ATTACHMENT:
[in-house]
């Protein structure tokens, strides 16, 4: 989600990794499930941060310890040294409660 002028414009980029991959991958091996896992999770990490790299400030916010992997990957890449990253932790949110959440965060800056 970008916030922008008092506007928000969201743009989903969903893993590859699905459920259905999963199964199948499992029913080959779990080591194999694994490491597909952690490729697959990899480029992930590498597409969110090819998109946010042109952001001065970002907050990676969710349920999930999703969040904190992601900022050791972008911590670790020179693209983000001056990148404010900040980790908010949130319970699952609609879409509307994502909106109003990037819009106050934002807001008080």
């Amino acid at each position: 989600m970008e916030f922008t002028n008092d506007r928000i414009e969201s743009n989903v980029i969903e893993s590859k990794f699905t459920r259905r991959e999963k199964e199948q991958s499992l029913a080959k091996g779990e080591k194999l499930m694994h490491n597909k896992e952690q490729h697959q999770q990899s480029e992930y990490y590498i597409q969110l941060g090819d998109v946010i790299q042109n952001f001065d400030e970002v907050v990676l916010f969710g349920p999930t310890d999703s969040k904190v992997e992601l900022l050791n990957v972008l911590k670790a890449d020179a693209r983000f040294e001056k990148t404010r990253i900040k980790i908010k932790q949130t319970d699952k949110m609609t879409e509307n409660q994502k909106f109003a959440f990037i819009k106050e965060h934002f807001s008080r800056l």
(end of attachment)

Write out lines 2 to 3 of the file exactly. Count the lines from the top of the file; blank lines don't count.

């Protein structure tokens, strides 16, 4: 989600990794499930941060310890040294409660 002028414009980029991959991958091996896992999770990490790299400030916010992997990957890449990253932790949110959440965060800056 970008916030922008008092506007928000969201743009989903969903893993590859699905459920259905999963199964199948499992029913080959779990080591194999694994490491597909952690490729697959990899480029992930590498597409969110090819998109946010042109952001001065970002907050990676969710349920999930999703969040904190992601900022050791972008911590670790020179693209983000001056990148404010900040980790908010949130319970699952609609879409509307994502909106109003990037819009106050934002807001008080």
């Amino acid at each position: 989600m970008e916030f922008t002028n008092d506007r928000i414009e969201s743009n989903v980029i969903e893993s590859k990794f699905t459920r259905r991959e999963k199964e199948q991958s499992l029913a080959k091996g779990e080591k194999l499930m694994h490491n597909k896992e952690q490729h697959q999770q990899s480029e992930y990490y590498i597409q969110l941060g090819d998109v946010i790299q042109n952001f001065d400030e970002v907050v990676l916010f969710g349920p999930t310890d999703s969040k904190v992997e992601l900022l050791n990957v972008l911590k670790a890449d020179a693209r983000f040294e001056k990148t404010r990253i900040k980790i908010k932790q949130t319970d699952k949110m609609t879409e509307n409660q994502k909106f109003a959440f990037i819009k106050e965060h934002f807001s008080r800056l």